(N.B. If you’re interested in marketing applications of AI, Econsultancy’s Supercharged conference takes place in London on May 1, 2018 and is chocked full of case studies and advice on how to build out your data science capability. Speakers come from Ikea, Danske Bank, Just Eat, Age UK, RBS and more)
AI for what? How can AI help your organisation? What business problem are you trying to solve?
AI is good at targeting ads, product recommendations, deciding if someone is likely to repay a loan, face and voice recognition, even driving cars. AI is not good at more profound thinking such as creativity and innovation.
The economics of your business can help guide you to areas where AI can add value. Customer acquisition, conversion and retention are good places to start. Consider the whole customer journey.
Anything that you can automate is a good candidate for AI. Gartner forecasts that by 2020, customers will manage 85% of their relationship with the enterprise without interacting with a human. That will require a lot of automation. AI can help with the necessary personalisation of targeting, content and customer journey. Optimising those three things in real-time is better suited to AI than a human being.
Benchmark your competitors and similar industries for potential AI applications. One of the reasons AI is not more developed is that many organisations are yet to work out what they can do with AI. With AI answers are easy, it’s the questions that tend to be more difficult.
The increasing power of computers and the greater availability of digital data have fuelled the growth of AI.
First ask yourself if you can access the data you need to fulfil what you want to achieve with AI? Ideally you want a single customer view. Data silos can be a challenge. Data integration tools such as tag management and APIs are improving things but we still have a long way to go. Data is often the largest part of an AI project. Two thirds of the work in data mining projects is typically data preparation.
As with all things IT – rubbish in, rubbish out. Data quality is important. Data needs to be predictive. If you have lots of data variables, by the time you add the last variable it is less likely to add much value to the overall AI solution. The answer may have already been found with the previous data. Data gives diminishing returns, especially if it is all saying the same thing. For example, customer databases in the financial services industry normally contain lots of wealth indicators. Ideally you want different types of predictive data.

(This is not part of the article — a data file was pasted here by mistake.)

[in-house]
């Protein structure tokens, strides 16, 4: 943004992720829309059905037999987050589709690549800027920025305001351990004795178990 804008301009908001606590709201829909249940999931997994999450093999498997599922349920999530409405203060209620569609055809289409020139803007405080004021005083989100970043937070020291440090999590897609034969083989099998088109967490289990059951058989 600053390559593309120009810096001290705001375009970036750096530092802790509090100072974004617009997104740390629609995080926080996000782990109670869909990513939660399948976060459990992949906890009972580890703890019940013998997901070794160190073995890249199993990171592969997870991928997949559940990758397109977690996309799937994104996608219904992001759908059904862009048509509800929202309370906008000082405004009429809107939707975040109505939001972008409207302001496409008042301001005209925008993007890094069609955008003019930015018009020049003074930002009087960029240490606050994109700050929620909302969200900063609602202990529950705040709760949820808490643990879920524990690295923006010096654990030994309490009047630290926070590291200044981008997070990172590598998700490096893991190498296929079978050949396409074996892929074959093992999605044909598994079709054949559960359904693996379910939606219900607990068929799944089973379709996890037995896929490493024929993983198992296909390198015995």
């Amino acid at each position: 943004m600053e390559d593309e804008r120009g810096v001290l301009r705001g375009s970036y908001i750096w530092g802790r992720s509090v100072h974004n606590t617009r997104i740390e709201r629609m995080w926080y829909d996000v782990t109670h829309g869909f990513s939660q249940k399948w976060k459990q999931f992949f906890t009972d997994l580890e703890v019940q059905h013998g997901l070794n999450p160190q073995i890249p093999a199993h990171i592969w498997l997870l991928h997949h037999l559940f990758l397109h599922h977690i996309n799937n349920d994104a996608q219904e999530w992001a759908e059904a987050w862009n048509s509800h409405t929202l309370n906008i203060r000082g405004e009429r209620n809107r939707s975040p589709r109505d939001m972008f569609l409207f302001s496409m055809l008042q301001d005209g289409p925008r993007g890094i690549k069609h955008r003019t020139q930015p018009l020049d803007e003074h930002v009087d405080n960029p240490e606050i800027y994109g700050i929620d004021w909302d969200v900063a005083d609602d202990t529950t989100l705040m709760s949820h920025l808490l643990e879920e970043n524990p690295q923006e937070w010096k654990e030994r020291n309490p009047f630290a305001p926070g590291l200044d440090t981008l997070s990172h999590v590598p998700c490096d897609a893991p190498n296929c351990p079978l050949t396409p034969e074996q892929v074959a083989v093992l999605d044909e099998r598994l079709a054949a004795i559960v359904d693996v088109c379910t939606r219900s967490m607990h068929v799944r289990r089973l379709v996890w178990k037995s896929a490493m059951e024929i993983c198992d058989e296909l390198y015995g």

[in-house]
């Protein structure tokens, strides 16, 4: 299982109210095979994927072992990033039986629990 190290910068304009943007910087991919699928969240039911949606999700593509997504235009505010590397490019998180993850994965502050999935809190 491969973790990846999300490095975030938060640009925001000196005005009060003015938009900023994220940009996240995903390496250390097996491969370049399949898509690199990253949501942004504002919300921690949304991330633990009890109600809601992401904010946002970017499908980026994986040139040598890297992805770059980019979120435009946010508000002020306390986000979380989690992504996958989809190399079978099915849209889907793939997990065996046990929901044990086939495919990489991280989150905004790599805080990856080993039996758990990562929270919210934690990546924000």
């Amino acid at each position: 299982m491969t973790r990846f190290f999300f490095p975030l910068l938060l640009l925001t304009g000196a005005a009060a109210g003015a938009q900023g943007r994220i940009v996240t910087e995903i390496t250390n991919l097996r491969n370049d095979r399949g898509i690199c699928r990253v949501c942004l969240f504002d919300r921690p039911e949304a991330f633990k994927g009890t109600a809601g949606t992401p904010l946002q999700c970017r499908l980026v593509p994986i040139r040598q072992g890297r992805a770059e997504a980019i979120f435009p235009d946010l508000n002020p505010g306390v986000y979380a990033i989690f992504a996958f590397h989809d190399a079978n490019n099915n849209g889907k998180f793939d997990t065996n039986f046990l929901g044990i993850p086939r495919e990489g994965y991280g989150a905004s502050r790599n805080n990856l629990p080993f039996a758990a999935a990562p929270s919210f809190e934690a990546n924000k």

Sustainable competitive advantage and barriers to entry tend to be data rather than AI related. Data is easier to protect than AI. Data is less easy to copy than an AI algorithm. You do not need to own all the data, just enough to put competitors off from copying you.
AI needs people to make it work. Similar to how digital started, develop a centre of excellence. Centralise your AI task team. Then over time integrate AI resources into the business units.
Recruiting and retaining AI people is hard. Good analysts are like gold-dust. You want people who are good with numbers and analysis, communicate well and understand your business. Not an easy combination to find.
Do you use internal or external personnel? It’s often best to pilot AI externally and over time bring proven AI value in-house. External resources may be more flexible and knowledgeable about the many different AI possibilities. Internal resources will work out cheaper and may be better at optimising your AI solutions in the long run.
Building an AI capability is not a short term project. It is a long term process. Changing your organisation’s culture to embrace and leverage AI takes time.
Initially keep it simple. Walk before you run. Start with quick wins to build corporate confidence. Things change so AI algorithms need to be regularly updated. You need an optimisation process to continually improve them.
ROI is obviously important. The incremental improvement AI brings has to outweigh the total costs of implementing AI. That is why testing is vital. AI is ideally suited to digital businesses that have developed an agile, data driven, test and learn culture.
Last but not least, which AI platform? I say last because the choice of platform should only come after the four Ps above. Don’t rush into the mistake many marketers make of buying the latest technology and then wondering why it has not fixed the problem.
There are many AI platforms available from cloud providers such as Amazon, Microsoft, Google and IBM to many new start-ups. Which of the numerous tools available is best for your organisation will become clear over time. And you do have time. AI is not built in a day. It’s much more important to grow a strong AI capability than finish a few quick and dirty AI projects.
AI is poised to unlock incredible value for marketers. Define your goals, then test and optimise your AI processes. Develop talented people who can capitalise on AI. The next industrial revolution will come when enough smart people start asking the right questions about what AI can do.
More on AI strategy for marketers: